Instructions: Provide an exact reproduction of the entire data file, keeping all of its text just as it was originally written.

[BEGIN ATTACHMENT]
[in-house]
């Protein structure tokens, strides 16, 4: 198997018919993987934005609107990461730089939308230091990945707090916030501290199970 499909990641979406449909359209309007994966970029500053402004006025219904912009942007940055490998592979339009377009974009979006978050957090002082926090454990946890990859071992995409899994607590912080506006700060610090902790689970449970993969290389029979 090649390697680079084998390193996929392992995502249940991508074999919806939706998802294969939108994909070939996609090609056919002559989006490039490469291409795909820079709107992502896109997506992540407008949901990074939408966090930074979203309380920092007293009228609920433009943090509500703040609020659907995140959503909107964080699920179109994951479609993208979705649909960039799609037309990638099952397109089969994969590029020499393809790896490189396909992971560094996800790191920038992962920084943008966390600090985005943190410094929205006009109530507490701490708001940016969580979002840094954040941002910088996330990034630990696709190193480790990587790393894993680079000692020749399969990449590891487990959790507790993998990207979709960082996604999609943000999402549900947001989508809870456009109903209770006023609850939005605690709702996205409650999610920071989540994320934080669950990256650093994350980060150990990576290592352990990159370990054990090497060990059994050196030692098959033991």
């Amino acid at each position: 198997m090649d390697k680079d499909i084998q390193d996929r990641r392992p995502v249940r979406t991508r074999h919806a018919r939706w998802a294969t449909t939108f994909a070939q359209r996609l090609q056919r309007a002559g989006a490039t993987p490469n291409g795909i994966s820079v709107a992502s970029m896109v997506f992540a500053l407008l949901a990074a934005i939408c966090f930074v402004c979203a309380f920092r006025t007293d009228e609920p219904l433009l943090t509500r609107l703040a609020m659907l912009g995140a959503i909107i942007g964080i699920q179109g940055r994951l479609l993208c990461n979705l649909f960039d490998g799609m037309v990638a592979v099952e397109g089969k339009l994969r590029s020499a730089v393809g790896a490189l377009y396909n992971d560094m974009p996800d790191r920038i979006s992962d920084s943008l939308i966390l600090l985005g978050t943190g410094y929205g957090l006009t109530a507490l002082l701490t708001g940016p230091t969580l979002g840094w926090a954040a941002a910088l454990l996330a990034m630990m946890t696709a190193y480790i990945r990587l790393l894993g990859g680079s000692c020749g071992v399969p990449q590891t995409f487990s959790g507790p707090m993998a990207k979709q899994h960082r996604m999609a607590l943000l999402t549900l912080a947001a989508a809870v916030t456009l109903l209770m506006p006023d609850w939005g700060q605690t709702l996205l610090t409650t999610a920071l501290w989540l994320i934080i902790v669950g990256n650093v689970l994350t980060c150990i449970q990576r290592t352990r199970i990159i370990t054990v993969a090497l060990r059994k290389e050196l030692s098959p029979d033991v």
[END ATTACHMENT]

[in-house]
């Protein structure tokens, strides 16, 4: 198997018919993987934005609107990461730089939308230091990945707090916030501290199970 499909990641979406449909359209309007994966970029500053402004006025219904912009942007940055490998592979339009377009974009979006978050957090002082926090454990946890990859071992995409899994607590912080506006700060610090902790689970449970993969290389029979 090649390697680079084998390193996929392992995502249940991508074999919806939706998802294969939108994909070939996609090609056919002559989006490039490469291409795909820079709107992502896109997506992540407008949901990074939408966090930074979203309380920092007293009228609920433009943090509500703040609020659907995140959503909107964080699920179109994951479609993208979705649909960039799609037309990638099952397109089969994969590029020499393809790896490189396909992971560094996800790191920038992962920084943008966390600090985005943190410094929205006009109530507490701490708001940016969580979002840094954040941002910088996330990034630990696709190193480790990587790393894993680079000692020749399969990449590891487990959790507790993998990207979709960082996604999609943000999402549900947001989508809870456009109903209770006023609850939005605690709702996205409650999610920071989540994320934080669950990256650093994350980060150990990576290592352990990159370990054990090497060990059994050196030692098959033991």
């Amino acid at each position: 198997m090649d390697k680079d499909i084998q390193d996929r990641r392992p995502v249940r979406t991508r074999h919806a018919r939706w998802a294969t449909t939108f994909a070939q359209r996609l090609q056919r309007a002559g989006a490039t993987p490469n291409g795909i994966s820079v709107a992502s970029m896109v997506f992540a500053l407008l949901a990074a934005i939408c966090f930074v402004c979203a309380f920092r006025t007293d009228e609920p219904l433009l943090t509500r609107l703040a609020m659907l912009g995140a959503i909107i942007g964080i699920q179109g940055r994951l479609l993208c990461n979705l649909f960039d490998g799609m037309v990638a592979v099952e397109g089969k339009l994969r590029s020499a730089v393809g790896a490189l377009y396909n992971d560094m974009p996800d790191r920038i979006s992962d920084s943008l939308i966390l600090l985005g978050t943190g410094y929205g957090l006009t109530a507490l002082l701490t708001g940016p230091t969580l979002g840094w926090a954040a941002a910088l454990l996330a990034m630990m946890t696709a190193y480790i990945r990587l790393l894993g990859g680079s000692c020749g071992v399969p990449q590891t995409f487990s959790g507790p707090m993998a990207k979709q899994h960082r996604m999609a607590l943000l999402t549900l912080a947001a989508a809870v916030t456009l109903l209770m506006p006023d609850w939005g700060q605690t709702l996205l610090t409650t999610a920071l501290w989540l994320i934080i902790v669950g990256n650093v689970l994350t980060c150990i449970q990576r290592t352990r199970i990159i370990t054990v993969a090497l060990r059994k290389e050196l030692s098959p029979d033991v």